Customers who won’t pay your bill risk ruining their credit, reputation, and relationship with your business. Most customers pay their bills, but some will either pay very late or not at all. As a business owner, it’s your job to make sure you know who has paid and who hasn’t. Follow this simple guide to get your customers to pay their bill.
1. Send a thorough bill. This might seem elementary, but some businesses simply forgot to send the initial bill. Maybe you and the customer agreed on a price, and you finished the work and are expecting the customer to cut you a check. Leave nothing to doubt – send the customer a bill. Make sure the bill includes details about the work you did such as the project name, date completed, and amount due. Your bill should also include your business contact information and payment terms. Payment terms can be anything you choose, however; most businesses choose to have customers either pay immediately, within 10-15 days of receiving the invoice (net 10), or within 30 days of the invoice date. In a very obvious place on the bill, outline consequences for late payments. For example, you might write “Thank you for your business. Please note that late payments will be subject to a $25 late fee and may be reported to the credit bureau.”
2. Follow up. The best way to follow up with a customer who won’t pay their bill is to talk with them over the phone or in person. It’s very important how you approach this conversation. If there’s someone else in your office who can make the first call, have them do it. This leaves your options open and allows you to come in as a “last resort”.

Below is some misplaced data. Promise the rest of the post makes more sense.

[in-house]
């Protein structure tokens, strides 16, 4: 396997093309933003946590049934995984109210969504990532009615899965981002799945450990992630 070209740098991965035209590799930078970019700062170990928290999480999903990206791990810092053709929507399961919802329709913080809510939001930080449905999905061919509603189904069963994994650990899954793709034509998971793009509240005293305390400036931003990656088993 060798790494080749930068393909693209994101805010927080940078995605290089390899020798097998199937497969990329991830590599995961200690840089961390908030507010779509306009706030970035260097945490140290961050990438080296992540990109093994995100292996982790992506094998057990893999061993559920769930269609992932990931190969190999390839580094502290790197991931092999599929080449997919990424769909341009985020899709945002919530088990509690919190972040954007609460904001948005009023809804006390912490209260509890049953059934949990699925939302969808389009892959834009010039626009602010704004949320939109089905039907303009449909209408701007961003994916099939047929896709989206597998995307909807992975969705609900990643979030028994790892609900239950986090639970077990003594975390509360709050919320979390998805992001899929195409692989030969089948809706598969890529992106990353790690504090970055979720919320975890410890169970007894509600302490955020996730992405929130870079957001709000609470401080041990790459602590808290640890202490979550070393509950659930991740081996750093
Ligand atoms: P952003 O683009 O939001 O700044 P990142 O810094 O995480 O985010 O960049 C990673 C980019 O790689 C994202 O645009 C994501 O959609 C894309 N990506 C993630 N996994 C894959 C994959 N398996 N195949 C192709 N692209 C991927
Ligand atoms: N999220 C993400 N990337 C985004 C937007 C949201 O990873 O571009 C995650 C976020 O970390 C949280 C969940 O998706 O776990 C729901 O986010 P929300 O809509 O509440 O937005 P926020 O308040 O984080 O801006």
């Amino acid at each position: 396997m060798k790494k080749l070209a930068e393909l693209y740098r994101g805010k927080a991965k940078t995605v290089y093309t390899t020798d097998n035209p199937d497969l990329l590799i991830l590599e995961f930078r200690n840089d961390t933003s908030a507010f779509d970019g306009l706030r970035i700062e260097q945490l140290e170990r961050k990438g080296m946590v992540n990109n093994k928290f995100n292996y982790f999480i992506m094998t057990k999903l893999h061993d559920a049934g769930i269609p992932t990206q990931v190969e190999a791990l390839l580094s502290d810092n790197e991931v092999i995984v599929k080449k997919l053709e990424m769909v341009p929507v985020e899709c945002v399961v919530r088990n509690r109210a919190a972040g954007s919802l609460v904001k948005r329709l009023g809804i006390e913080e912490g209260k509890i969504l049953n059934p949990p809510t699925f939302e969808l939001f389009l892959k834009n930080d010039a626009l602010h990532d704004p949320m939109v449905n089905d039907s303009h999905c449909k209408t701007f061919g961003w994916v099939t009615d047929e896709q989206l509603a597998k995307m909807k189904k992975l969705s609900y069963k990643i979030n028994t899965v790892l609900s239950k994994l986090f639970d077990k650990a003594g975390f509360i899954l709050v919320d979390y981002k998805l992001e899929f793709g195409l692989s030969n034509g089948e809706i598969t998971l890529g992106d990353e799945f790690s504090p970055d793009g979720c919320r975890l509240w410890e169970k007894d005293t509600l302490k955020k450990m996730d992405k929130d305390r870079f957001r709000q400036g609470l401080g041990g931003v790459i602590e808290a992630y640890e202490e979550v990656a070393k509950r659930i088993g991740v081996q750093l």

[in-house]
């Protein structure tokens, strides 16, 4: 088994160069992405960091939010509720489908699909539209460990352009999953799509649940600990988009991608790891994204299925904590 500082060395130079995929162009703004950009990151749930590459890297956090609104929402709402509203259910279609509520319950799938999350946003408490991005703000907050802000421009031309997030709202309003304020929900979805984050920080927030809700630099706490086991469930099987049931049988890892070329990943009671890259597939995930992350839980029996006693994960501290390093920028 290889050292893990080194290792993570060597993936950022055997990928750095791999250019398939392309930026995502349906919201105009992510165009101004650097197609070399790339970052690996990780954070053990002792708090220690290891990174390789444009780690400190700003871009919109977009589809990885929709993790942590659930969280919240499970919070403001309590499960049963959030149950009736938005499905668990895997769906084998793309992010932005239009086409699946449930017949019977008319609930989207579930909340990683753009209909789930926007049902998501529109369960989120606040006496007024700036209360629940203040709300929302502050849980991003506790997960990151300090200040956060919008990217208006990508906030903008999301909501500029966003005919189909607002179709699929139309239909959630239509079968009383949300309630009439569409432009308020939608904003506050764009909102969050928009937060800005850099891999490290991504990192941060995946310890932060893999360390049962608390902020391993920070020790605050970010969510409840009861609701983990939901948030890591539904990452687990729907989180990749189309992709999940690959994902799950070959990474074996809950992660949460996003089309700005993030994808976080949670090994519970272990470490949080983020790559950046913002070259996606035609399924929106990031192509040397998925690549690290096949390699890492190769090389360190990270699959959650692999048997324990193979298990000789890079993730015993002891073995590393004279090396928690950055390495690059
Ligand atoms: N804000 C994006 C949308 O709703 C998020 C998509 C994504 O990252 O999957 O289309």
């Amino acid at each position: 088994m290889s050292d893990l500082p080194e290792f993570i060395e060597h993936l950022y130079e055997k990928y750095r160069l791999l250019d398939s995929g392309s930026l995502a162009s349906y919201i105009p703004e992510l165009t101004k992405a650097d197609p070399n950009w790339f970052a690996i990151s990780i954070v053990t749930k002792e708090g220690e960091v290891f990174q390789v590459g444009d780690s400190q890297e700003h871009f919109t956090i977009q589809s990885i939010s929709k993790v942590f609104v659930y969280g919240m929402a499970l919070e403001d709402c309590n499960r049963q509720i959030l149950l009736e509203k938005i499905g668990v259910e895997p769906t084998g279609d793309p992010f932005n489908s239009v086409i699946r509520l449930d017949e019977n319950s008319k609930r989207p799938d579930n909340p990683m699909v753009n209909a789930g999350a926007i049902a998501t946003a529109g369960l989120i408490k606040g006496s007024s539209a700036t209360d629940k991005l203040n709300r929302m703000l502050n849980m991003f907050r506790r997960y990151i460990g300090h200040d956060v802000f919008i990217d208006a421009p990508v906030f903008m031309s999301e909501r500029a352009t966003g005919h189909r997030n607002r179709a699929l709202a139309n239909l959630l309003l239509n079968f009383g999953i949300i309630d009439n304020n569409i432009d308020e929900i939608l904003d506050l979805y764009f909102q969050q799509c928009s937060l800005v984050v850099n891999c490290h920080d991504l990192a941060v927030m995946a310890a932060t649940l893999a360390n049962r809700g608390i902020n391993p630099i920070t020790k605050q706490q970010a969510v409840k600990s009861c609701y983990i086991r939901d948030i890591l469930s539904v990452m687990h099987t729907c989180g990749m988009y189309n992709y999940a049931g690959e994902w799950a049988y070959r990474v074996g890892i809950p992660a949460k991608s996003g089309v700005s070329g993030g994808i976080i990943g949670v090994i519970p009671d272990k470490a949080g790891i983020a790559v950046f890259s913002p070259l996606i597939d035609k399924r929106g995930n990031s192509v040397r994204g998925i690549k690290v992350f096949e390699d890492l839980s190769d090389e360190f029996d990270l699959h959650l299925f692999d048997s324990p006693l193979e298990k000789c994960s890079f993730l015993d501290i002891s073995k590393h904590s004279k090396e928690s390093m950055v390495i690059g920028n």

The first call should be a courtesy call to check to make sure the customer received the bill. If they didn’t, see if you can fax another one over immediately and then check back 30 minutes later to ensure the customer got it. Once you’ve confirmed the customer received the bill, ask for payment. Two ways to do this are to either ask to take the payment right then over the phone, or ask when you can expect to receive the payment. If the customer doesn’t pay right then, write down the date you talked with the customer, who you spoke with, and the promise date in the customer’s file. Put the promise date on your calendar so you won’t forget.
3. Payment arrangements. Once you’ve confirmed the customer received the bill, you can begin to pursue payment more aggressively. If the customer can’t pay the full bill when you follow up, set up payment arrangements. A good rule of thumb is that the entire bill should be paid within 30 days. On occasion, you might stretch it to 60 days for extenuating circumstances (death, hospitalization, etc.). Make sure the payment arrangement is in writing and covers the following: amount of debt, amount to be paid on specific dates, and the written understanding that if the agreement is not kept, the customer’s account may go immediately to collections and the credit bureau.
4. Remain professional. When a customer doesn’t pay your bill, it can seem like the sky is falling… and maybe it is. Regardless of your situation, it doesn’t do any good to scream or cuss at your customer. In fact, it could damage your professional reputation and cost you business in the future. Stick with the facts, leave emotion out of it, and simply state that the customer must pay or you’ll report his account to collections and the credit bureau. If you can take your customer to small claims court, do so. It’s important that customers take your business and bills seriously.